Letters at 3AM: Did Abraham Lincoln Deserve a Second Term?
In 1864, Lincoln would have seemed more in favor of war than peace
Well, did he? Many men thought not. (Women had no say.)
Republican Abraham Lincoln carried 22 of the 25 states loyal to the Union, crushing Democrat George B. McClellan in the electoral count, but the popular vote wasn't so lopsided: 55% to 45%.
Former Union Gen. McClellan and his Democrats wanted peace. By 1864's election, the dead – North and South – numbered over half a million (a number that Americans today would not tolerate). No one can be blamed for believing that half a million dead is too much. If stopping the carnage meant recognizing the Confederacy as a nation and letting Southerners keep their slaves, 45% of Union voters thought this a good bargain.
By Election Day – November 8, 1864 – Union Gen. William Tecumseh Sherman had leveled Atlanta, the supply hub of the South, and his army was marching through Georgia, cutting the rebellious states in half. Gen. Ulysses S. Grant was outside the rebel capital of Richmond. The Union would win the war, and everybody knew it, but when? After another hundred thousand dead? Two hundred thousand?
The Union's "soldier vote," as historians call it, put Lincoln over. After three years of horrific combat, Union soldiers did not want a tie. They wanted to lick the rebels.
But "Did Abraham Lincoln deserve a second term?" is a personal question, and must be, as any vote is personal.
Put yourself in those times. Maybe you have a son of draft age and you don't want him exposed to this mayhem of carnage. Maybe, like a majority of Northerners, you don't give a damn about "Negro" slaves. Or maybe you do care, a lot, but not enough to see your son or your grandson or you, yourself, drafted into a war where so many are sacrificed.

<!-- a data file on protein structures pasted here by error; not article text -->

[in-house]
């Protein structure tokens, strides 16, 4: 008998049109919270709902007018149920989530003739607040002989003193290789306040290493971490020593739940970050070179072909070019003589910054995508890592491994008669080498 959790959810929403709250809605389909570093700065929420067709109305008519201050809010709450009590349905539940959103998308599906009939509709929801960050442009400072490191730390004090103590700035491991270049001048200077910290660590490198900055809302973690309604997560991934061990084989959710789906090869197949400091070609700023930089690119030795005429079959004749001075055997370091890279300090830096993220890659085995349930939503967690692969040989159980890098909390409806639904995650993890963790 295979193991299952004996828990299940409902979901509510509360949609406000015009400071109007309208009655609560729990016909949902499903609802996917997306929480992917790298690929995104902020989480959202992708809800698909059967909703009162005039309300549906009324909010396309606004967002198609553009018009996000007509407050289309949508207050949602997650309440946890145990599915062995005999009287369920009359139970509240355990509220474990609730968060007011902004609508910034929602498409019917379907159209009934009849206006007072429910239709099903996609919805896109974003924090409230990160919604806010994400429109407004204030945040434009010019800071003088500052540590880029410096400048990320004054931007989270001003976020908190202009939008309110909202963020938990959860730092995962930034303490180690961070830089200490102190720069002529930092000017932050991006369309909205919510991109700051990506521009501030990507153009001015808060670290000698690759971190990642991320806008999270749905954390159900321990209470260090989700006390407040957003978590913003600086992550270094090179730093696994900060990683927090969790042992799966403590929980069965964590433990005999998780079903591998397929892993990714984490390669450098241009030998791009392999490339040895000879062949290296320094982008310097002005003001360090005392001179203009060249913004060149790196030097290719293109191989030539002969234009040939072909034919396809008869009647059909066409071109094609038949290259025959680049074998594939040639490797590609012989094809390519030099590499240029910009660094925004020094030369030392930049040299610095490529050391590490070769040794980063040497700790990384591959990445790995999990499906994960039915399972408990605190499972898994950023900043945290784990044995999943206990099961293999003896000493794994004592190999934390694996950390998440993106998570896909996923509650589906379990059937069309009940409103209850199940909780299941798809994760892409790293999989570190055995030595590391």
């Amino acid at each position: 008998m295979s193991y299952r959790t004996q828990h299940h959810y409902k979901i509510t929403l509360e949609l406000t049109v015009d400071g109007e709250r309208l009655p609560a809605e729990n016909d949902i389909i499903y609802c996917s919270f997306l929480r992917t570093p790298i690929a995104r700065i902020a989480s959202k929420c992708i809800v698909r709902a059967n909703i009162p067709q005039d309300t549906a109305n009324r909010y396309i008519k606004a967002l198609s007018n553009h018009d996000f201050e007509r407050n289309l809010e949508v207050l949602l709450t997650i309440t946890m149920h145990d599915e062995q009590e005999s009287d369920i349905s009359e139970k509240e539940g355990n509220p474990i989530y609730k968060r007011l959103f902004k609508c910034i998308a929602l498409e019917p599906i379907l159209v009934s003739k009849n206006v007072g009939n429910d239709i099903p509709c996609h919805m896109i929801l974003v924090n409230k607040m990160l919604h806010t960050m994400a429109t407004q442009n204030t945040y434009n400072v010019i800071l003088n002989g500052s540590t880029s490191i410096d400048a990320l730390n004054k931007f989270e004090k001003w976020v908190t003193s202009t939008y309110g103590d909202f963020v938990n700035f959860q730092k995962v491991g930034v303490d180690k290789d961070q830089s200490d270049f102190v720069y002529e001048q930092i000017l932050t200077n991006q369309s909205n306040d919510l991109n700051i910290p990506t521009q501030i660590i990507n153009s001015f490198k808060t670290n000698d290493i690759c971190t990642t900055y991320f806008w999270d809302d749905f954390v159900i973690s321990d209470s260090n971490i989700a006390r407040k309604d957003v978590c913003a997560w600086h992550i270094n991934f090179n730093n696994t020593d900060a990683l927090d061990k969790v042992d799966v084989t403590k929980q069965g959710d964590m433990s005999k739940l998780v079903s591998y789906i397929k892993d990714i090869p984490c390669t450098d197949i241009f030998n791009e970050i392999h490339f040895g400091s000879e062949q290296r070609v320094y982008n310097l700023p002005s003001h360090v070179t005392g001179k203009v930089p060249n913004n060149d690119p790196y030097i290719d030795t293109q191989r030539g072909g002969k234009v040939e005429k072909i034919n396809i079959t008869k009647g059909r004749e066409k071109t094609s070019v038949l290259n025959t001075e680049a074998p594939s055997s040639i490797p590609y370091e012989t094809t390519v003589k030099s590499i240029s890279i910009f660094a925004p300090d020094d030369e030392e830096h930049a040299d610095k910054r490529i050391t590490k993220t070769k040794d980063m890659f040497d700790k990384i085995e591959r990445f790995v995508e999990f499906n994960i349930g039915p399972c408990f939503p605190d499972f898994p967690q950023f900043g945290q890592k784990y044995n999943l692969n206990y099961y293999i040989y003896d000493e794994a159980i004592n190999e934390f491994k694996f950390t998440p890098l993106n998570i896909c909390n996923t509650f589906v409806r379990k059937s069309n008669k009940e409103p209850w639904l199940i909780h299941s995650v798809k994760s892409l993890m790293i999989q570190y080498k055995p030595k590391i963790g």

The 13th Amendment that will abolish slavery has already been put before Congress the previous April and defeated. No one imagines that in two months Lincoln will again put forth the amendment and win (as related in Steven Spielberg's Lincoln). All anyone knows for sure is that the killing goes on and on. As a voter, maybe you've had enough or you believe the country has had enough. Or your family and friends have died in the war and you can't bear more loss.
It's not a simple choice. It is not enough, in our time, to blithely assume you'd vote for Lincoln. That is why I wonder how I would cast my vote in 1864: Lincoln, and continue the war? Or McClellan, and end it?
It's an interesting exercise in history, self-honesty, and self-image.
Who would I have been in 1864? "Some the same 'n' some different," as Lincoln might say.
I worked as a typesetter in my 20s, and in these columns I'm something of a pamphleteer, so I imagine that Sicilian Mike, born in Palermo, Sicily, in 1798, is a typesetter and printer by trade and a pamphleteer by temperament. Like my parents, Sicilian Mike's are educated and political, dedicated to – and suffering for – the causes of working people.
Sicilian Mike's mother, like my mother, reads English, French, Italian, and German, follows European events closely, and speaks her beliefs to her children. (Her husband is under her thumb, as is not uncommon in Sicilian families.) She's keenly aware that France abolished slavery in 1794 and Britain abolished its slave trade in 1807. In 1815, when Sicilian Mike is 17, a journeyman printer, he sets type to announce "The Declaration of the Powers [of Europe], on the Abolition of the Slave Trade." Hatred of slavery and devotion to liberty has become the family tradition.
Sicilian to the bone, Sicilian Mike is suspicious of altruism and contemptuous of idealism. His feelings toward slavery are practical. He'd write: "A nation that makes one man a slave may make another man a slave, and that man may be you. Liberty and slavery cannot coexist."